The previous post looked at the average ℓ_{p} distance between points in the ℓ_{p} disk. This post looks at a related question, the average distance to the center. Unlike the previous post, we will look at dimension *n* greater than 2.

The paper [1] cited earlier ends with this statement:

It should be pointed out that J. S. Lew proved a more general result: in *n*-dimensional space, the average distance from a point in the unit ℓ_{p} ball to the center is *n*/(*n* + 1) for all *p*.

There is a paper by by J. S. Lew listed in the references with the same author and title as [2], but in place of the journal and page number it says “this Review, to appear.” So perhaps the authors of [1] talked to the authors of [2] and knew that they intended to prove the result quoted above. But [2] came out a year later, and did not include results for dimensions higher than *n* = 2, unless I’ve overlooked something.

I imagine the theorem above, if it’s true, is tedious to prove for general *p*. But we can show that it’s true for *p* = 2.

For *n* = 2, we use polar coordinates. The distance to the origin is simply *r*, the volume element is *r* *dr * *d*θ, and the area of the unit disk is π, and so the average distance to the origin is

For *n* = 3, we use spherical coordinates. The distance to the origin is again *r*, the volume element is now

and the volume of the unit ball is 4π/3, and so the average distance to the origin is

Finally, for general *n* we use hyperspherical coordinates. In *n* dimensions, we have an *r* that ranges from 0 to 1 and a θ that ranges from 0 to 2π as before, and we have *n*-2 φ’s that run from 0 to π.

The volume element in hyperspherical coordinates is

We could find the volume of the *n*-sphere by integrating this, but **we don’t have to**. The integral for the average distance will have an *r* term with exponent *n* and the integral for the volume will have an *r* term with exponent *n*-1. All the other terms not involving *r* are the same in both integrals, so they cancel out when we take the ratio.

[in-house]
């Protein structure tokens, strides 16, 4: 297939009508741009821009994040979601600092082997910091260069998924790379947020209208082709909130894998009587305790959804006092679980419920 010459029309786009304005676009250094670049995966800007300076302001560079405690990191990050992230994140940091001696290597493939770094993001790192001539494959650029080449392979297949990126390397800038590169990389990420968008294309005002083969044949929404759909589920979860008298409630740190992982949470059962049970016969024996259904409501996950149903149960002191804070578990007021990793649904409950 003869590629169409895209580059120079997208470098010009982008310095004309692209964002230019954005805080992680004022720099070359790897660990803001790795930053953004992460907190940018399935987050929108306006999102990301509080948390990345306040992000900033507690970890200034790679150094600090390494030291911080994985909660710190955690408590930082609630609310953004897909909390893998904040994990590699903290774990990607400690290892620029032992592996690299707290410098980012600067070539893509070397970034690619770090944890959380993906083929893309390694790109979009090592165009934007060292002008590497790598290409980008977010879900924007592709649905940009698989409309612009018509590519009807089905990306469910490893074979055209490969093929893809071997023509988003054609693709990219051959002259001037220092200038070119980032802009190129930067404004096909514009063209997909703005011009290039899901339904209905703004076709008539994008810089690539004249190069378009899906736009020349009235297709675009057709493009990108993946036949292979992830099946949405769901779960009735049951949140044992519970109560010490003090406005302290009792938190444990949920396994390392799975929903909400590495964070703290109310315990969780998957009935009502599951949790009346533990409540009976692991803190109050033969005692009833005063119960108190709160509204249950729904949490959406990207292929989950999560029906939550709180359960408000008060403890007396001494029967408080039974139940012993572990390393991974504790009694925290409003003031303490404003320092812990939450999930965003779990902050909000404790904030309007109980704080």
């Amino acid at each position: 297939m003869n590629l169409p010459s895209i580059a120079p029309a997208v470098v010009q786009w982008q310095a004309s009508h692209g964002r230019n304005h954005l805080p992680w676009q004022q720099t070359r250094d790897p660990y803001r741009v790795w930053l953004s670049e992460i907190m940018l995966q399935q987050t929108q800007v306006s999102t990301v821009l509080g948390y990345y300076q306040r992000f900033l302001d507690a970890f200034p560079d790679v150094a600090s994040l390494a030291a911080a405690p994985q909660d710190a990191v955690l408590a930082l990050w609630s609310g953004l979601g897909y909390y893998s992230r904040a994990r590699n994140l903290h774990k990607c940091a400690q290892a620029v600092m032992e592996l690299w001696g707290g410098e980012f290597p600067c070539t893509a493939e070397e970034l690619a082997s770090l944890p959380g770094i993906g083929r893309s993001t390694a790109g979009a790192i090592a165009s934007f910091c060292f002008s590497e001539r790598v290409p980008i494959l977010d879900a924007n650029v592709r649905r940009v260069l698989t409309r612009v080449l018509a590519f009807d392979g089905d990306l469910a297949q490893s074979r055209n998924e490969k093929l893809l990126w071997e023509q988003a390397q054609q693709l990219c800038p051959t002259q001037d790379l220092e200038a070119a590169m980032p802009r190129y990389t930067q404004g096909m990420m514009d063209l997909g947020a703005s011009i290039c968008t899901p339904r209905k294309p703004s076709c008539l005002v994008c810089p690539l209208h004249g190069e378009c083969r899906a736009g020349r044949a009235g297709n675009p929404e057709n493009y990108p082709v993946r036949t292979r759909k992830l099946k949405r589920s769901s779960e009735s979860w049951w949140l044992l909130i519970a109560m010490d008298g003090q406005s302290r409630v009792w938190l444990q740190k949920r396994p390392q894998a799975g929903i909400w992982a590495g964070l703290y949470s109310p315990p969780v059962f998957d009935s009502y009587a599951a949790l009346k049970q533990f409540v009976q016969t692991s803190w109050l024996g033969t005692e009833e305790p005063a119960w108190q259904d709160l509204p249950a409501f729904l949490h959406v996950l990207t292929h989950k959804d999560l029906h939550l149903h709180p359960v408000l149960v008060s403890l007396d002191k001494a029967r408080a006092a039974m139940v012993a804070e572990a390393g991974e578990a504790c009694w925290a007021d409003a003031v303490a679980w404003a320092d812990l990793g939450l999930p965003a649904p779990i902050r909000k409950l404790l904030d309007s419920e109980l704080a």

The average distance calculation reduces to

which proves the claim at the top of the post for *p* = 2.

## Related posts

[1] C. K. Wong and Kai-Ching Chu. Distances in l_{p} Disks. SIAM Review, Vol. 19, No. 2 (Apr., 1977), pp. 320-324.

[2] John S. Lew, James C. Frauenthal, and Nathan Keyfitz. On the average distances in a circular disc. SIAM Review, Vol. 20, No. 3 (Jul., 1978), pp. 584-592.

I used to read all of your posts via email. Now that you have switched, the emails only show a snippet of the post (one or two sentences), making me click a link to read the full post. This takes me out of my email client and discourages me from reading. Since the switch, I have found that I read 10% of the posts. Can you make it to where the email includes the full blog post?

In fact, you can apply a similar argument for any p, or any norm for that matter. All you need is that the volume of a ball of radius r is proportional to r^n, which follows from the linearity property of a norm (that is, a ball of radius r is just a ball of radius 1 scaled by a factor of r, regardless of what that ball looks like an a particular norm).

@Austin: I’m sorry but I don’t believe I have that option.

@Nathan: That’s slick.